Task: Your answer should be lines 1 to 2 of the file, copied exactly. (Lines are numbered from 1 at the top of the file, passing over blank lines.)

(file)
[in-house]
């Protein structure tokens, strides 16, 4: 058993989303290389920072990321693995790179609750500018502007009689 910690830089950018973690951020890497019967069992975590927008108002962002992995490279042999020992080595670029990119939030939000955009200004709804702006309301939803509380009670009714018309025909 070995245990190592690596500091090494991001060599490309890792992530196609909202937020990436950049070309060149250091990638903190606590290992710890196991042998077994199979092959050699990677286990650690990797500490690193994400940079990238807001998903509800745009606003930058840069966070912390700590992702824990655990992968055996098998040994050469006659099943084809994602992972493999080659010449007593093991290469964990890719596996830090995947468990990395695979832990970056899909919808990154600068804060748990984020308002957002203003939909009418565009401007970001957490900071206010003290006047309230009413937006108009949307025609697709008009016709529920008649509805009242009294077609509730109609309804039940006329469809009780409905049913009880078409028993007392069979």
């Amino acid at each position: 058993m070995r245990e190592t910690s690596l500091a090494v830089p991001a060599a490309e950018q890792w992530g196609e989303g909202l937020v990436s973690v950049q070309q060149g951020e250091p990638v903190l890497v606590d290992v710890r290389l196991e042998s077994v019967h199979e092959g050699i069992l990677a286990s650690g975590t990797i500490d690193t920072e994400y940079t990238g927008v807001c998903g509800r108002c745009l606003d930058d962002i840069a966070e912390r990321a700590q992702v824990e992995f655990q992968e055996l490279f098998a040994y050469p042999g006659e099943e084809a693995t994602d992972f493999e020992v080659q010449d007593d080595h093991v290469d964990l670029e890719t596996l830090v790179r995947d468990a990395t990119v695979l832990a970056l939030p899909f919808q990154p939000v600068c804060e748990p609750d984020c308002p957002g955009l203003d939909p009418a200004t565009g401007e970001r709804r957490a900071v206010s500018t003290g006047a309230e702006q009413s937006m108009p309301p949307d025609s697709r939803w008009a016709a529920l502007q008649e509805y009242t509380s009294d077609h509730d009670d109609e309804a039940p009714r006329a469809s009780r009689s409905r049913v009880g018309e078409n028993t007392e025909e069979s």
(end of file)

[in-house]
């Protein structure tokens, strides 16, 4: 058993989303290389920072990321693995790179609750500018502007009689 910690830089950018973690951020890497019967069992975590927008108002962002992995490279042999020992080595670029990119939030939000955009200004709804702006309301939803509380009670009714018309025909 070995245990190592690596500091090494991001060599490309890792992530196609909202937020990436950049070309060149250091990638903190606590290992710890196991042998077994199979092959050699990677286990650690990797500490690193994400940079990238807001998903509800745009606003930058840069966070912390700590992702824990655990992968055996098998040994050469006659099943084809994602992972493999080659010449007593093991290469964990890719596996830090995947468990990395695979832990970056899909919808990154600068804060748990984020308002957002203003939909009418565009401007970001957490900071206010003290006047309230009413937006108009949307025609697709008009016709529920008649509805009242009294077609509730109609309804039940006329469809009780409905049913009880078409028993007392069979």